Evolving Concept of American Success
The concept of success in America evolved over the years—and became part of its cultural staples. Nobody reflected success code better than Andrew Carnegie who personally epitomized American-style success, believing that virtuous struggle for wealth improves character and fattens pocketbook. Ralph Waldo Emerson rejected the pursuit of money-and-fame as the prime goal, providing a different paradigm of success—that appreciating the subtleties in life can make it more enjoyable. This took root in society at large, but not in media which continue to brainwash Americans into accepting a money-and-fame-oriented definition of success. Educating our young will help them comprehend that true success requires integrity and patience. There is no elevator to American success – we should take the stairs step by step, along with absorbing the culture!
Cracking the Culture Code
Cracking the culture code is a prerequisite to “cracking the success code.” Why? Because of America’s diverse ethnic and social multi-leveling, we need to know the culture-bound how-to of communication and relationship. So, with respect to people new to America, we speak of first cracking the immigration success code, or a set of complex and mostly unspoken socioeconomic rules of the game in the new culture. Language learning comes in parallel with culture, so it’s unreasonable to put the cart before the horse and demand simple language acquisition to be the “merit” preceding immigration/naturalization.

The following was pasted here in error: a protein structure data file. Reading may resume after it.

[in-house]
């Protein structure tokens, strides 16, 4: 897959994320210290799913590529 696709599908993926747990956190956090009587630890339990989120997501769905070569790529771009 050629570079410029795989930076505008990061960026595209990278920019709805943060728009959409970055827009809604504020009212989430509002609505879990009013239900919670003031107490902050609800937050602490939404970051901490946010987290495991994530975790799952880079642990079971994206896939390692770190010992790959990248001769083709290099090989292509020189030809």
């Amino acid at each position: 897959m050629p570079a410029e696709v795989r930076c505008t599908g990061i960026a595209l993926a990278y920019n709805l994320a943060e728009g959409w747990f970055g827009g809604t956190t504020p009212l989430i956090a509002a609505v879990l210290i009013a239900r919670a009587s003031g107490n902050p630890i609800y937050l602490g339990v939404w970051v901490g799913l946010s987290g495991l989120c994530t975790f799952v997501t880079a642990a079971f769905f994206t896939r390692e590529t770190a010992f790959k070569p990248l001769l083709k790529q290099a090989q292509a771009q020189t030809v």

Experience taught me that the best way to motivate people to crack the culture code is by sharing the role models’ success stories. Here’s an immigrant woman who integrated in-depth and became a worthy role model.